Punting Tips With Taylor Mehlhaff
By FirstDown PlayBook on Mar 24, 2014

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By Guest Blogger Taylor Mehlhaff

Taylor was a 2007 first team All-American Place Kicker at the University of Wisconsin. He was a sixth round selection by the New Orleans Saints in the 2008 draft. Taylor is currently working with the Special Teams at the University of Pittsburgh.

Today I want to share some tips on punting for you.  Of the three aspects of kicking; field goals, kickoffs, and punts, I believe punting is the most challenging for young athletes to pick up.  When hitting a punt, essentially we’re hitting a moving target.  With that being said, it’s easy to see why this can be the most difficult aspect to pick up on.  You see many punters become good when they go off to college and really start to dive into their technique.  When it becomes their job and they get to work on it each and every day…that’s when they begin to take their game to the next level.  With out getting into all aspects of the punt today, I want to share with you the most important parts of it. 

It all starts with the catch!  You hear over and over that the drop is the most important part of punting, but if you don’t field the ball cleanly from the snapper to start, the entire operation will be off.  This makes many punters panic in an effort to have a great get-off time, and the result is a poor punt!

Catch & Mold

We want to be an athlete here.  Catch the ball out in front of your body with your HANDS!  Do not catch the ball with your body.  The whole idea of punting is to be as efficient as possible.  This will help us to develop consistency.  After catching the ball, IMMEDIATELY extend the ball with your arms to about hip level of your punting leg. While doing so, spin the laces so that they are facing upwards towards the sky. The ball can be held many ways. The most important thing to remember is to hold the ball loosely in your fingertips as opposed to having the ball way back in your hand.  This helps us at contact.  Right footed punters want to tilt the ball slightly inside at about 11 o’clock.  Left footed punters want to tilt the ball slightly inside at about 1 o’clock.  We do this so that the ball fits our swing.  Because everybody’s swing is slightly different, this tilt of the ball can be slightly different.  Nobody swings perfectly straight up, so we do not leave the ball perfectly straight.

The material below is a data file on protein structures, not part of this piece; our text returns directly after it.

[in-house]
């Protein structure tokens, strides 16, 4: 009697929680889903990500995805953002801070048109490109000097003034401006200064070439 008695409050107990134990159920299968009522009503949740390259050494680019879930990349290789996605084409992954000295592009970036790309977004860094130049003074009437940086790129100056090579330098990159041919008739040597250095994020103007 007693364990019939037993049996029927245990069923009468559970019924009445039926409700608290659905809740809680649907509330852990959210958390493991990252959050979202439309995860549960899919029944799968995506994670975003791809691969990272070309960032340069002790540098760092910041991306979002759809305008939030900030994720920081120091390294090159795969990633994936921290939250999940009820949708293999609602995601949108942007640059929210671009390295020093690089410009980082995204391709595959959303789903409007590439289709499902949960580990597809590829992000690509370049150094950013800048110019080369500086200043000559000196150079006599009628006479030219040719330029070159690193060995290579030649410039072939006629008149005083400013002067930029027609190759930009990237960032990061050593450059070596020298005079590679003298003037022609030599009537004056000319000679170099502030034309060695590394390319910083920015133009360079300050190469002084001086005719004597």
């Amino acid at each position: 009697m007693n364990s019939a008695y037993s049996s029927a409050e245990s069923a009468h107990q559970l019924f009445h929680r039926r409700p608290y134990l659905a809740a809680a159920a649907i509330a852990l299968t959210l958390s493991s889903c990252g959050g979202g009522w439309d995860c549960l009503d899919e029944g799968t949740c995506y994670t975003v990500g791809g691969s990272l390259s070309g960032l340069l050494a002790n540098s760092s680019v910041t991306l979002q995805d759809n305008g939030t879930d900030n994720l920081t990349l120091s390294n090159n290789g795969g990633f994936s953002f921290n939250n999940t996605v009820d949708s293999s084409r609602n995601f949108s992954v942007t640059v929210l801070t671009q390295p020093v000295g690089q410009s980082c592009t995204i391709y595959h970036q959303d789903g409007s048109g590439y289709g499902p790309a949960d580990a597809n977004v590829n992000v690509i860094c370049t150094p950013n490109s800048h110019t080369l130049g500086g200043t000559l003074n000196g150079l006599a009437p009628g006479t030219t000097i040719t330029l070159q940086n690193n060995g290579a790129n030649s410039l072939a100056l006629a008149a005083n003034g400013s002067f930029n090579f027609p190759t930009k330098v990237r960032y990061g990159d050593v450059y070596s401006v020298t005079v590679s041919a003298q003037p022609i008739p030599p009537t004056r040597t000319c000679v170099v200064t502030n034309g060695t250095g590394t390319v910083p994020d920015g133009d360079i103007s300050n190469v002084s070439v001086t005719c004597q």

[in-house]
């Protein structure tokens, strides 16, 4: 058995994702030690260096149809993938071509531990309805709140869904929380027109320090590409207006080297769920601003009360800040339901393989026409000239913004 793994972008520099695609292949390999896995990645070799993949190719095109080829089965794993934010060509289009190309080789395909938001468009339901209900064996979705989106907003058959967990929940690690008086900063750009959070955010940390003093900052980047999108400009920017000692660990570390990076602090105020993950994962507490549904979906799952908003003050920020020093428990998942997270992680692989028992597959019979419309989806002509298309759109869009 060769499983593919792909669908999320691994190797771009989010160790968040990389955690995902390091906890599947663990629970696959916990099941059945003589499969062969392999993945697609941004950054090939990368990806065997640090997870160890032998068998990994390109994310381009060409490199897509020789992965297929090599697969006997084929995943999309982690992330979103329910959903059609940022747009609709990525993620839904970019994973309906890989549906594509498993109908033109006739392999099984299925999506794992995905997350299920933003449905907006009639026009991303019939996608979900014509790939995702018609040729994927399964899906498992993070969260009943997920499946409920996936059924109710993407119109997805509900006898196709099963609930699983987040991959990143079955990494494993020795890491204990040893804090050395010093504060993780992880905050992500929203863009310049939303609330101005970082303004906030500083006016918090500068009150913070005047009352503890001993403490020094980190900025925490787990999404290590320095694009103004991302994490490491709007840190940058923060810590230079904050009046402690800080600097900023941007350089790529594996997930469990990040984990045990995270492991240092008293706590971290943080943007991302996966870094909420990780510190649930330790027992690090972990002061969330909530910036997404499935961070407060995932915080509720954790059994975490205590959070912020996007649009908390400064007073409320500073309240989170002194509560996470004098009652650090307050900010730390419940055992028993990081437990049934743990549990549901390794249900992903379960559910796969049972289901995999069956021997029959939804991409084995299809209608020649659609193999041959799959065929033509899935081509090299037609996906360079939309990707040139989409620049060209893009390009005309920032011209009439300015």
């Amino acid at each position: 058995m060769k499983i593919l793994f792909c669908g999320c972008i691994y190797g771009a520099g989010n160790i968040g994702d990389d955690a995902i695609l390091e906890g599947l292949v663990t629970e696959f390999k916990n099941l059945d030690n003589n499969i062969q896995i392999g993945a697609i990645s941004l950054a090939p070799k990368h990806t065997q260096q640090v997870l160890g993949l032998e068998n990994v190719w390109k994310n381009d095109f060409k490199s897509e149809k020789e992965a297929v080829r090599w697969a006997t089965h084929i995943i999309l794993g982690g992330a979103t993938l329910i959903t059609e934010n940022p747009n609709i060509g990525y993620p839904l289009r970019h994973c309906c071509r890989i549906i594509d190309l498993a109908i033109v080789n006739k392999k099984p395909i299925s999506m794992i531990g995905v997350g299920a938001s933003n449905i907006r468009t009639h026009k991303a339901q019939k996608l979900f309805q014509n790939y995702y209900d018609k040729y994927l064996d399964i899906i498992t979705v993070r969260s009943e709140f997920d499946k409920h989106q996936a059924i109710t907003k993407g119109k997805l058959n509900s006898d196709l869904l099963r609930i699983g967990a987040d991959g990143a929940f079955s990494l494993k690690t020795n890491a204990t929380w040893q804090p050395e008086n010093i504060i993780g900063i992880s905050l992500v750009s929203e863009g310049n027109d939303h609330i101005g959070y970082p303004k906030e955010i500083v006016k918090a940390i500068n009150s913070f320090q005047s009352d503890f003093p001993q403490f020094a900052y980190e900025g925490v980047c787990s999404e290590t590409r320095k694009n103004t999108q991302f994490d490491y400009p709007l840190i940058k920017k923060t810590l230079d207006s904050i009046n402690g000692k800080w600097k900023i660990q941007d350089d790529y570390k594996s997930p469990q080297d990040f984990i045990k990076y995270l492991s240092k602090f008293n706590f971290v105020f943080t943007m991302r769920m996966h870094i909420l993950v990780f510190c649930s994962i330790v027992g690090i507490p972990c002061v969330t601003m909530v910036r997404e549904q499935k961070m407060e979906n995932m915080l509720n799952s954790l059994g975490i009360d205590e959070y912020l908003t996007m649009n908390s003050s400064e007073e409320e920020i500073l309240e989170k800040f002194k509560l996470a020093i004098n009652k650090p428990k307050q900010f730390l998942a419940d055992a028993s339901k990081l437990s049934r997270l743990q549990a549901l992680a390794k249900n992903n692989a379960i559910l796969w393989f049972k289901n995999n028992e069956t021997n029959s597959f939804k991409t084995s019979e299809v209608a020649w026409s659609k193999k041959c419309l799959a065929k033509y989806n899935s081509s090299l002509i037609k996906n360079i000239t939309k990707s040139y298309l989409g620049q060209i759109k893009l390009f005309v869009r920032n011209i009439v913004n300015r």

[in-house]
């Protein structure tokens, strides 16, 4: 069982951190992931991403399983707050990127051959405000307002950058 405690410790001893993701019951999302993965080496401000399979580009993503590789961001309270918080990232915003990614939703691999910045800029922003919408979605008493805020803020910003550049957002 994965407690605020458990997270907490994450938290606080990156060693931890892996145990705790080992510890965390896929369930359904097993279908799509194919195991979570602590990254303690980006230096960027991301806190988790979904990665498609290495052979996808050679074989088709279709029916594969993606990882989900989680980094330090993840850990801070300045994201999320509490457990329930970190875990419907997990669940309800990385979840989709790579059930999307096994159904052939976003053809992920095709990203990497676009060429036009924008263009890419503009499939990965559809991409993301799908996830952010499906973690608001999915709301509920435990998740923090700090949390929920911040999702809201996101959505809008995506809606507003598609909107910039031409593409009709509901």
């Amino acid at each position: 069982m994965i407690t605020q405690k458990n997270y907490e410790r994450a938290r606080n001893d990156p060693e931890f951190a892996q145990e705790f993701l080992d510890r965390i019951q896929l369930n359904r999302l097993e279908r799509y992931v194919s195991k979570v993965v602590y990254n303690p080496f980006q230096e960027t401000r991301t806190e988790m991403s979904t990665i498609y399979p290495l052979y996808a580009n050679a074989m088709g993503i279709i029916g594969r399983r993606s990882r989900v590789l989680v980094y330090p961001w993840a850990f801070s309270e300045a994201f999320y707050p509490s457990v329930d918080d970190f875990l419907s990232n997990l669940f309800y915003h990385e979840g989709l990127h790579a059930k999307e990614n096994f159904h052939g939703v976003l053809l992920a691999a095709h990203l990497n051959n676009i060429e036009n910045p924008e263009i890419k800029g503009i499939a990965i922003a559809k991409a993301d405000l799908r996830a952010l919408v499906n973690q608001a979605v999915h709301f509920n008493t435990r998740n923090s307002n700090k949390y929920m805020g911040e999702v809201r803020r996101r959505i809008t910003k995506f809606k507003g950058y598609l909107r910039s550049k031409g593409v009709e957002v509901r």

Good Drop

The Drop 

This is the single most important aspect of the punt.  You MUST give yourself a flat drop in order to have a chance of hitting a great punt.   With the ball extended at hip level of our punting leg we want to drop the ball perfectly flat in the direct line of our leg.   Remember, our bodies are smart.  If you drop the ball inside or outside of your hip line, your leg will chase that ball.  The result will typically be poor because this means you will more than likely have to swing across your body to try and “save it”.  The key to a great drop is to hold the ball as long as possible before letting go for the kick.  What makes the drop difficult are all the variables that come into play.  Sometimes you have a crosswind blowing the ball “inside” or “outside” of your drop area.  Many times the nose of the ball will dive down.  All of these things will contribute to making the execution of a good punt difficult.  I see many high school punters who drop that ball at chest level. This means that the ball has to travel more than 3 feet before they make contact with the ball.  Most punters make contact with the ball at knee level.  Those three feet provide far too much room for error.   Work on your drop over and over again.  Without a doubt, this should be in your warm up routine.  You can make yourself a better punter by simply working on your drop every single day!

Email: Taylor@TMKicking.com                  Website: www.TMKicking.com                    Phone: (855) TM-Kicking

Book: “Kicking for Success” (Available for download on Amazon & Smashwords.com)

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